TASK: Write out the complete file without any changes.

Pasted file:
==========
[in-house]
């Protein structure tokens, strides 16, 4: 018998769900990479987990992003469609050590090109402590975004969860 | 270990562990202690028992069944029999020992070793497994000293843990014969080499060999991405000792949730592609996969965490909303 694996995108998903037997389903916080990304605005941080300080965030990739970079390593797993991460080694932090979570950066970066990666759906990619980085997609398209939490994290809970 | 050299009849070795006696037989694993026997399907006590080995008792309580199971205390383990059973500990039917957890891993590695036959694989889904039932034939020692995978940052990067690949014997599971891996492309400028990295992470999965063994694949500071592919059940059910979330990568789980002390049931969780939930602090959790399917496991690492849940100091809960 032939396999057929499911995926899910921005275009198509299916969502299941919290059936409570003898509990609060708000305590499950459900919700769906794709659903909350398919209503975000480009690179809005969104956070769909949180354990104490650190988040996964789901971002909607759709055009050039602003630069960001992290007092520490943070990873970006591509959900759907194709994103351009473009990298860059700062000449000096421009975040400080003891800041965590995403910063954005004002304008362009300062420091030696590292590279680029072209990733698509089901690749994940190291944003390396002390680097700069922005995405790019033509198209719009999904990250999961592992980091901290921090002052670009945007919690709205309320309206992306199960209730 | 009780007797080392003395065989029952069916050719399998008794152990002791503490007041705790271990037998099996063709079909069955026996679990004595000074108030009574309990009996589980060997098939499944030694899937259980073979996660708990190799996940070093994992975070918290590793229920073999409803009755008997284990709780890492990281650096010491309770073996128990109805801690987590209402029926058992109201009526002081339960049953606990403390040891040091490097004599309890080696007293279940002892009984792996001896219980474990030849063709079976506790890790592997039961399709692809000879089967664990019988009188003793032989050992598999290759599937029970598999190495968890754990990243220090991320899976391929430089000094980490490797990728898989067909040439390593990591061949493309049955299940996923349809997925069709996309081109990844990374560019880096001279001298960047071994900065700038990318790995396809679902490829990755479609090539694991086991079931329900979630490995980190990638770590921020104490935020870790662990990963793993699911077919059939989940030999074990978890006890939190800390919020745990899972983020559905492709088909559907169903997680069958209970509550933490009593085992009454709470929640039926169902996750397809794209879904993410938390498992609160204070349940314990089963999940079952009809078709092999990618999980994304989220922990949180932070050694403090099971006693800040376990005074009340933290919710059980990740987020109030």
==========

[in-house]
């Protein structure tokens, strides 16, 4: 018998769900990479987990992003469609050590090109402590975004969860 | 270990562990202690028992069944029999020992070793497994000293843990014969080499060999991405000792949730592609996969965490909303 694996995108998903037997389903916080990304605005941080300080965030990739970079390593797993991460080694932090979570950066970066990666759906990619980085997609398209939490994290809970 | 050299009849070795006696037989694993026997399907006590080995008792309580199971205390383990059973500990039917957890891993590695036959694989889904039932034939020692995978940052990067690949014997599971891996492309400028990295992470999965063994694949500071592919059940059910979330990568789980002390049931969780939930602090959790399917496991690492849940100091809960 032939396999057929499911995926899910921005275009198509299916969502299941919290059936409570003898509990609060708000305590499950459900919700769906794709659903909350398919209503975000480009690179809005969104956070769909949180354990104490650190988040996964789901971002909607759709055009050039602003630069960001992290007092520490943070990873970006591509959900759907194709994103351009473009990298860059700062000449000096421009975040400080003891800041965590995403910063954005004002304008362009300062420091030696590292590279680029072209990733698509089901690749994940190291944003390396002390680097700069922005995405790019033509198209719009999904990250999961592992980091901290921090002052670009945007919690709205309320309206992306199960209730 | 009780007797080392003395065989029952069916050719399998008794152990002791503490007041705790271990037998099996063709079909069955026996679990004595000074108030009574309990009996589980060997098939499944030694899937259980073979996660708990190799996940070093994992975070918290590793229920073999409803009755008997284990709780890492990281650096010491309770073996128990109805801690987590209402029926058992109201009526002081339960049953606990403390040891040091490097004599309890080696007293279940002892009984792996001896219980474990030849063709079976506790890790592997039961399709692809000879089967664990019988009188003793032989050992598999290759599937029970598999190495968890754990990243220090991320899976391929430089000094980490490797990728898989067909040439390593990591061949493309049955299940996923349809997925069709996309081109990844990374560019880096001279001298960047071994900065700038990318790995396809679902490829990755479609090539694991086991079931329900979630490995980190990638770590921020104490935020870790662990990963793993699911077919059939989940030999074990978890006890939190800390919020745990899972983020559905492709088909559907169903997680069958209970509550933490009593085992009454709470929640039926169902996750397809794209879904993410938390498992609160204070349940314990089963999940079952009809078709092999990618999980994304989220922990949180932070050694403090099971006693800040376990005074009340933290919710059980990740987020109030």